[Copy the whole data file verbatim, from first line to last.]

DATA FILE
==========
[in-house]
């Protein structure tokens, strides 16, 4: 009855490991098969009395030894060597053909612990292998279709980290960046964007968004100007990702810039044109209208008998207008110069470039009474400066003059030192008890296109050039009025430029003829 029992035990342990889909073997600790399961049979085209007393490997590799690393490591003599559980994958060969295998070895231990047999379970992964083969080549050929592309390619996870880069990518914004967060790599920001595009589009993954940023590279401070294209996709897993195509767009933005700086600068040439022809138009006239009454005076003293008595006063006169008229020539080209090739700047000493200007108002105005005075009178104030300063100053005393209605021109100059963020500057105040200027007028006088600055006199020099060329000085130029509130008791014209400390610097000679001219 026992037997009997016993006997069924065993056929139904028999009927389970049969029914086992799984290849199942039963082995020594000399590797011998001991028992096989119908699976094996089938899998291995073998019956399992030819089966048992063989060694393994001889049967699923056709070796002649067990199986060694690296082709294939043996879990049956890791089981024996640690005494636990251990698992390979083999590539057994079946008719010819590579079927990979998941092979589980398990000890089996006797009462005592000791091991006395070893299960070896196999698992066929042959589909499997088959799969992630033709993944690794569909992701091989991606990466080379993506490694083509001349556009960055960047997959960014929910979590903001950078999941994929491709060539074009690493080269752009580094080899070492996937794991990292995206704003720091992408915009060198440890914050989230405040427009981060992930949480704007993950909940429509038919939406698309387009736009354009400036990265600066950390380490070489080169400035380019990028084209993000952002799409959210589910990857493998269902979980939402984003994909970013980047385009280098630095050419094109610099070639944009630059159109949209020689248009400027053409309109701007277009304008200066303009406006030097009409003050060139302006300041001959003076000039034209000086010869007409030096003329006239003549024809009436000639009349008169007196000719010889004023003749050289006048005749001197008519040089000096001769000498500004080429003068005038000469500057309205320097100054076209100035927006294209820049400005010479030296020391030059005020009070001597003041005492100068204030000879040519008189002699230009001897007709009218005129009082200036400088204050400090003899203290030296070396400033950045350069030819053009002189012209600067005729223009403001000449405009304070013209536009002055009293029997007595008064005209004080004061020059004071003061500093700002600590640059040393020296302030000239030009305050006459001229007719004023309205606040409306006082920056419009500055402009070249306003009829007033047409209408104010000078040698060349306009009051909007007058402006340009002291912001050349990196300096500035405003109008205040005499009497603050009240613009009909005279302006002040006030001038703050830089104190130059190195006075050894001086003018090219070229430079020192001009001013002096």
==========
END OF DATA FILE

[in-house]
């Protein structure tokens, strides 16, 4: 009855490991098969009395030894060597053909612990292998279709980290960046964007968004100007990702810039044109209208008998207008110069470039009474400066003059030192008890296109050039009025430029003829 029992035990342990889909073997600790399961049979085209007393490997590799690393490591003599559980994958060969295998070895231990047999379970992964083969080549050929592309390619996870880069990518914004967060790599920001595009589009993954940023590279401070294209996709897993195509767009933005700086600068040439022809138009006239009454005076003293008595006063006169008229020539080209090739700047000493200007108002105005005075009178104030300063100053005393209605021109100059963020500057105040200027007028006088600055006199020099060329000085130029509130008791014209400390610097000679001219 026992037997009997016993006997069924065993056929139904028999009927389970049969029914086992799984290849199942039963082995020594000399590797011998001991028992096989119908699976094996089938899998291995073998019956399992030819089966048992063989060694393994001889049967699923056709070796002649067990199986060694690296082709294939043996879990049956890791089981024996640690005494636990251990698992390979083999590539057994079946008719010819590579079927990979998941092979589980398990000890089996006797009462005592000791091991006395070893299960070896196999698992066929042959589909499997088959799969992630033709993944690794569909992701091989991606990466080379993506490694083509001349556009960055960047997959960014929910979590903001950078999941994929491709060539074009690493080269752009580094080899070492996937794991990292995206704003720091992408915009060198440890914050989230405040427009981060992930949480704007993950909940429509038919939406698309387009736009354009400036990265600066950390380490070489080169400035380019990028084209993000952002799409959210589910990857493998269902979980939402984003994909970013980047385009280098630095050419094109610099070639944009630059159109949209020689248009400027053409309109701007277009304008200066303009406006030097009409003050060139302006300041001959003076000039034209000086010869007409030096003329006239003549024809009436000639009349008169007196000719010889004023003749050289006048005749001197008519040089000096001769000498500004080429003068005038000469500057309205320097100054076209100035927006294209820049400005010479030296020391030059005020009070001597003041005492100068204030000879040519008189002699230009001897007709009218005129009082200036400088204050400090003899203290030296070396400033950045350069030819053009002189012209600067005729223009403001000449405009304070013209536009002055009293029997007595008064005209004080004061020059004071003061500093700002600590640059040393020296302030000239030009305050006459001229007719004023309205606040409306006082920056419009500055402009070249306003009829007033047409209408104010000078040698060349306009009051909007007058402006340009002291912001050349990196300096500035405003109008205040005499009497603050009240613009009909005279302006002040006030001038703050830089104190130059190195006075050894001086003018090219070229430079020192001009001013002096």